Since our move from Pensacola, FL to Jacksonville, NC back in March, I have not established a shop in the new house. We ended up leaving a lot of things back in FL because… well that’s a whole other story. My make shift bench that was nothing more than an unfinished miter saw stand was one of the things that I decided to leave behind. It had come to the point where it was no longer adequate for hand tool work so deciding to part with it was not a hard decision. In order to get back to woodworking I need a new bench.
I had purchased plans from FineWoodworking.com a while back for a hybrid roubo bench that I knew I would some day build.Well that day has finally come. Right before I left Pensacola I sold off all my power tools so this bench will be a complete hand tool build (hopefully). Instead of going all fancy with wood selection, I’ll be going the cheap route. I’m sure I’ll be screwing up an awful lot so I’ll be going with pine for my first bench.
The plan calls for 117 bdft so to start off with I got 137.5 bdft worth of 2×6’s (25 boards). Now I know this will not be enough because of waste and what not but I’d rather need more than have extra right now. Every part of this bench will be laminated. The legs each are 5×5 pieces and take almost two full boards to make. That’s where this bench starts. Well, actually it starts on the ground because like the like I had mentioned, right now I have no bench to make my bench.
Luckily I have this raised concrete section of my garage that I’ve placed ten 2×6’s, five across double stacked right up against. This acts as my planing stop and elevates my work. It’s rough on the knees (no jokes) but I bunch up some drawer non-slip padding and it helps.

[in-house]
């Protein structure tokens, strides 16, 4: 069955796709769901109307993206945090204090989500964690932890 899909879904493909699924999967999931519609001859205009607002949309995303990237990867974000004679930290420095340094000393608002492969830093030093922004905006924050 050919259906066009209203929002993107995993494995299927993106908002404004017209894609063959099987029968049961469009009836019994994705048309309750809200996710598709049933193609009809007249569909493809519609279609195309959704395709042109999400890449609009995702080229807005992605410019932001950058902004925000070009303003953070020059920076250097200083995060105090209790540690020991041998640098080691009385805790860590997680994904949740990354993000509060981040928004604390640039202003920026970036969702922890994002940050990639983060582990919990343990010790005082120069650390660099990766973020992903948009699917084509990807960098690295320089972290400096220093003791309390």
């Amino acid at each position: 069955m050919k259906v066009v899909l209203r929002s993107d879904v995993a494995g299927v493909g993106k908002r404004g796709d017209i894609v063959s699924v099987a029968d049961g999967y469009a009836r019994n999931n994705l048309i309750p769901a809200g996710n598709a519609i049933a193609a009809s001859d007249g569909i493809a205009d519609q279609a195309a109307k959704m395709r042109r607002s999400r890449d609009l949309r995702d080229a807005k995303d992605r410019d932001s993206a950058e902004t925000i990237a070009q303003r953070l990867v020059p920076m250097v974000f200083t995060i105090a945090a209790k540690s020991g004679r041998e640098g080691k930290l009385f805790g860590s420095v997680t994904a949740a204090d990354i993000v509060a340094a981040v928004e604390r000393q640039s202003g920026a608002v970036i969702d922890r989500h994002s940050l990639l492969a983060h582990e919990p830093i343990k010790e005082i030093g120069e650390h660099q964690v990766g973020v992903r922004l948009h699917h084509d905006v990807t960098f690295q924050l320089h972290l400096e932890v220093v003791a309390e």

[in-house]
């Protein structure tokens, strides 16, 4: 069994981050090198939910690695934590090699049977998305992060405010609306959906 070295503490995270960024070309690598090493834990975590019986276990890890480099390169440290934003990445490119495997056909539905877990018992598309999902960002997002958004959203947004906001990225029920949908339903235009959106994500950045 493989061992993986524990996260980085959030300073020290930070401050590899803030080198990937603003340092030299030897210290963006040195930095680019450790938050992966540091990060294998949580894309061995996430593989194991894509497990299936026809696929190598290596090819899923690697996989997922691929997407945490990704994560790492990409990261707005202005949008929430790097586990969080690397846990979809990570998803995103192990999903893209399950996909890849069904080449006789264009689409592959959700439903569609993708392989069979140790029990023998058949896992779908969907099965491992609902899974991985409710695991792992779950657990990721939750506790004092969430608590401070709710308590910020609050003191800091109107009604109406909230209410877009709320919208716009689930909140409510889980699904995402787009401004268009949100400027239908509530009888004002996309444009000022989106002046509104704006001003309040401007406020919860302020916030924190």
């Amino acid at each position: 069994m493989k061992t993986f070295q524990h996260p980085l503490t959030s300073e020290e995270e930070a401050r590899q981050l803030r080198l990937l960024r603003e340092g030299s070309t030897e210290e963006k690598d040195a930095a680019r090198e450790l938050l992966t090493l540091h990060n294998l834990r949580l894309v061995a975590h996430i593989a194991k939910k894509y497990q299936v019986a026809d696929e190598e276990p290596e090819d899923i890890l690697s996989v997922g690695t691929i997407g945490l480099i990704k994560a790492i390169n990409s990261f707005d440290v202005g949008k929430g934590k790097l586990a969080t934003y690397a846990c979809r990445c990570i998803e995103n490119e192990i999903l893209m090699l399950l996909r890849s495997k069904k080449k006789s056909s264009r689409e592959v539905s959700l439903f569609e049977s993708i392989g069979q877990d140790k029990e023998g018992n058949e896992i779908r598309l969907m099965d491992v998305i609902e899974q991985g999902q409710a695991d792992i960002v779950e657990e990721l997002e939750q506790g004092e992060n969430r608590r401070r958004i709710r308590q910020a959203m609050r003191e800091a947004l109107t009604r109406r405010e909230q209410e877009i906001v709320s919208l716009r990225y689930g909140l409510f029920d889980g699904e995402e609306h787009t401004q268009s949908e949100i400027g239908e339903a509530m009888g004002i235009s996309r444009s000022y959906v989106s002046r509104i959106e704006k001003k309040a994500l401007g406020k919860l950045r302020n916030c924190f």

Each leg takes four pieces of 2×6. After crosscutting the pieces, I flattened each face, thicknessed to a little over 1-1/4″ and jointed an edge. Jointing with this set up is actually quite easy. I just move the boards, create a space for a piece to stand on edge and the push them back together.
After two faces and an edge are planed, I ripped the board down to about 5-1/8″. Once I have four pieces ready to go, it’s just a matter of clamping them up. When I laminated them, I was just focusing on getting each jointed edge as flush as possible.
The opposite edge is no where near flush but since I over cut it by roughly 1/8″ plus it was going to be my last side planing I wasn’t worried about it.
After the leg set for a few hours, I took it out of the clamps and cleaned up and re-flattened the edge and re-jointed an adjoining face. Now it was just a matter of squaring everything up to the final dimensions of 5×5. Even though it’s pine, taking the thickness down with the my “scrub plane “was a complete pain. I mean come on, I’m doing this stuff on the ground. Finally, after some tweaking, I have my 5 x 5 leg.
Time to repeat x3…